Frankau, Julia (‘Frank Danby’) (1859–1916), art historian and novelist, was born 30 July 1859 in Dublin, into an English Jewish family, seventh among nine children of Hyman Davis (d. 1871), dentist and later artist/photographer, and his wife Isabella. Her parents arrived in Dublin in 1849 and returned in 1863 to London, where Julia was educated privately by Mme Paul Lafargue, daughter of Karl Marx. She dabbled in journalism, wrote essays for the Saturday Review, and edited the Jewish Weekly (1889–91). Encouraged by George Moore (qv), a frequent visitor, she published her first novel, Dr Phillips, a Maida Vale idyll (1887), under the pseudonym ‘Frank Danby’; supposedly based on the life of a well known doctor (possibly Ernest Abraham Hart (1835–98), editor of the British Medical Journal), it won her notoriety and went into several editions. Her second novel, Babe in Bohemia (1889), was also popular and sales were increased by a review in Punch, which claimed that it ‘had better have been left unwritten, or, if written, better left unread’ (Baron de Book-Worms, 3).
She began to study eighteenth-century engraving and became a collector; since there was no scholarly work on the subject, she wrote under her own name. Her valued Eighteenth century colour prints: an essay on certain stipple engravers and their work in colour . . . illustrated with fifty-one . . . pictures . . . printed from copper plates (1900), was followed by An eighteenth century artist and engraver: John Raphael Smith, his life and works (1902), and Eighteenth century artists and engravers: William Ward A.R.A., James Ward R.A., their lives and works (1904); large, beautifully produced books, they are regarded as her most enduring work.
She then in her own words ‘relapsed into novel writing’ (WWW, under ‘Danby, Frank’) and produced shrewd, uncompromisingly honest accounts of Jewish middle-class life and of disagreeable people. Pigs in clover (1903) – a brilliant caricature of an aesthete – became a best-seller, which was followed by other novels, including An incompleat Etonian (1909), Joseph in jeopardy (1912), Full swing (1914), and Twilight (1916); she was also a prolific reviewer. She lived at 11 Clarges St., Mayfair, London, in a house that had reputedly once belonged to Nelson's lover, Lady Hamilton, and wrote The story of Emma, Lady Hamilton (1911).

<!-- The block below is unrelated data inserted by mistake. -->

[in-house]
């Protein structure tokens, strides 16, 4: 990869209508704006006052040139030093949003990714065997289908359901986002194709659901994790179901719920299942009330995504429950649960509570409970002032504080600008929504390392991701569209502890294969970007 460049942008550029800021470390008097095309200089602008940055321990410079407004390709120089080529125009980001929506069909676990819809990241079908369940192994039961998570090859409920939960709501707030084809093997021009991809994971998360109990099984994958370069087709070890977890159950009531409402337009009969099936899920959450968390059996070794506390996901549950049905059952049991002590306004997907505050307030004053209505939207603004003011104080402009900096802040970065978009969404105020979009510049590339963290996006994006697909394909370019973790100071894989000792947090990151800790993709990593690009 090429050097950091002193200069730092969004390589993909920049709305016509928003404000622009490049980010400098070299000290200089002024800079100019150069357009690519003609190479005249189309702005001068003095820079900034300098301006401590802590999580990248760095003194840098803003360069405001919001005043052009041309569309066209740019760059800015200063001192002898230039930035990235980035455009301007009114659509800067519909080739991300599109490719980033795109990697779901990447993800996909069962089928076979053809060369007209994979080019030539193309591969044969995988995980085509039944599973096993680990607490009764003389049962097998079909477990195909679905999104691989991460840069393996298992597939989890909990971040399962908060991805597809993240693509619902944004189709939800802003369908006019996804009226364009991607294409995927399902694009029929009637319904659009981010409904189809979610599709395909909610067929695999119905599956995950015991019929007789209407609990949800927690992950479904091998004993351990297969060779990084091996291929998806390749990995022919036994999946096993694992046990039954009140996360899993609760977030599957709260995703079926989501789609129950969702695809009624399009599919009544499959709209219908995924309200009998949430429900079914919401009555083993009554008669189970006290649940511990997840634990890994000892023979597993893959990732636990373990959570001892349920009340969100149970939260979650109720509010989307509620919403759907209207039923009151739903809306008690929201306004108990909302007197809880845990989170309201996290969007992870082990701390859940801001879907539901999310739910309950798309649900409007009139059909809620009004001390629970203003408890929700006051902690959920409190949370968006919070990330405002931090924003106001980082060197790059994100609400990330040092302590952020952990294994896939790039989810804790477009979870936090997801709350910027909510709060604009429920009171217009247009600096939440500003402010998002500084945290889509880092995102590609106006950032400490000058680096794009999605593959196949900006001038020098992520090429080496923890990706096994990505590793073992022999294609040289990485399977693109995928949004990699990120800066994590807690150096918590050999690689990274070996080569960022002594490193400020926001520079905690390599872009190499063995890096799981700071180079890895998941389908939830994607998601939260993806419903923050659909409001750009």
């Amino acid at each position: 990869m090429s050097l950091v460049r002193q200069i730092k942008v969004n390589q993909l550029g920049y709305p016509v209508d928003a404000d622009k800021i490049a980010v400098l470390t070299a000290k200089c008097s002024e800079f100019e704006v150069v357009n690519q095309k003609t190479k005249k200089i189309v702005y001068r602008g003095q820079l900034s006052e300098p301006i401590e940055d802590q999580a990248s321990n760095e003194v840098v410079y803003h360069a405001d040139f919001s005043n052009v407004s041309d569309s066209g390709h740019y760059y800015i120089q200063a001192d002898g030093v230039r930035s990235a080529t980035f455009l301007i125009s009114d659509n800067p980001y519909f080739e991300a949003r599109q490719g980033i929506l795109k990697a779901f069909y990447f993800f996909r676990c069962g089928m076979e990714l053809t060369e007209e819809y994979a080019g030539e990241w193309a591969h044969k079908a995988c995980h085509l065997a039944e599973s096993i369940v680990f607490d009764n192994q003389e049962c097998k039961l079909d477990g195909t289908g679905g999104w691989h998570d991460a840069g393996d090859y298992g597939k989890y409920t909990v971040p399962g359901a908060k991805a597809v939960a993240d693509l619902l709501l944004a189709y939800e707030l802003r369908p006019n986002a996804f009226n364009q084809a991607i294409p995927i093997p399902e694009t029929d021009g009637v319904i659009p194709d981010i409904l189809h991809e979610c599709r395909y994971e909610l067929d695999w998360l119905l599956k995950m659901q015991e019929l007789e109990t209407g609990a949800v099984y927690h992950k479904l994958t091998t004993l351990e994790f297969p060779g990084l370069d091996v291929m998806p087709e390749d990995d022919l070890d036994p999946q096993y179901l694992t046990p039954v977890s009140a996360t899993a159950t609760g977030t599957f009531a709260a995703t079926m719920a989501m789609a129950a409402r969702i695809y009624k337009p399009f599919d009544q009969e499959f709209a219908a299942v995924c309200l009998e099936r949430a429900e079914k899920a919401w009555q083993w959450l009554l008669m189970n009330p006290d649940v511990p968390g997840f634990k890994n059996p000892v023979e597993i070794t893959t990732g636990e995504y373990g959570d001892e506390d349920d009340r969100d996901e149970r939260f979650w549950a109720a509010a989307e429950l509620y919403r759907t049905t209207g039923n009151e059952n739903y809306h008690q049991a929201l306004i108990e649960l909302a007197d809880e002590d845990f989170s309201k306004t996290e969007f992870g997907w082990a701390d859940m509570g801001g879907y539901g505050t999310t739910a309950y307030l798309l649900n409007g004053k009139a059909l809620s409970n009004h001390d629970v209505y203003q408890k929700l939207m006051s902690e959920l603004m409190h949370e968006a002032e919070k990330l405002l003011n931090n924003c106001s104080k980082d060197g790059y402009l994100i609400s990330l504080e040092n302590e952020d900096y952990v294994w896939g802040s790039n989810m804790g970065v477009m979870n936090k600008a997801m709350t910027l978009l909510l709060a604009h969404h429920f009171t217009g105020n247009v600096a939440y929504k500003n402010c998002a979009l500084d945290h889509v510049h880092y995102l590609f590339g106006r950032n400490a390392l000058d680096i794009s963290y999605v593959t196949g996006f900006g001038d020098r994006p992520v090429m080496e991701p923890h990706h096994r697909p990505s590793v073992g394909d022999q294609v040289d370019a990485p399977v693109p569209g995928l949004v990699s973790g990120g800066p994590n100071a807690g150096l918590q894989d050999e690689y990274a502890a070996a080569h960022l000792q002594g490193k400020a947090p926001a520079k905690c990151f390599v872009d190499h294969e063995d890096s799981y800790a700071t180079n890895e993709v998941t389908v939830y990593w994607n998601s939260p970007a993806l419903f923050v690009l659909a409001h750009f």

A spirited woman with boundless energy, describing herself as ‘half Celt and wholly impulsive’ (Gilbert Frankau, 137), she was an inveterate card-player, founded, financed, and ran the Cleveland, a West End bridge club, and was co-founder of the Independent Theatre. An accomplished horsewoman, a keen cyclist, and a skilled needlewoman, she was also a lavish hostess. Her brother James Davis (1848?–1907), known professionally as Owen Hall, was a solicitor before becoming a journalist and author of many popular musical comedies including ‘A gaiety girl’, first performed in 1893. In 1880 he unsuccessfully contested Dundalk as a conservative candidate; he died 9 April 1907 in Harrogate, Yorkshire. Her sister, Mrs Eliza Aria, journalist and author, contributed a weekly column, ‘Mrs A.'s diary’, to Truth and wrote My sentimental self (1922), which she dedicated to the memory of her much loved sister Julia. Julia died of tuberculosis 17 March 1916 in London, and was buried in Hampstead cemetery, London.
She married (1883) Arthur Frankau (d. 1904), a wealthy wholesale cigar merchant, partner in the firm J. Frankau & Co. The eldest of their three sons, Gilbert Frankau (1884–1952), poet and novelist, wrote a preface for Mothers and children: hitherto unpublished stories by the late ‘Frank Danby’ (1918). Brought up in the anglican church – his father having refused to have his sons circumcised – he was 16 before he learned of his Jewish background. He converted to catholicism months before his death; in her will, Julia had stipulated that any of her offspring who married a catholic should be disinherited. Of their other two sons, Jack Frankau died (1917) in the first world war, and Ronan Frankau published poems and stories for children. Their daughter Joan (1896–1986) married (1920) H. S. Bennett, FBA, and was a lecturer in English (1936–64) at Cambridge University and author of several scholarly works.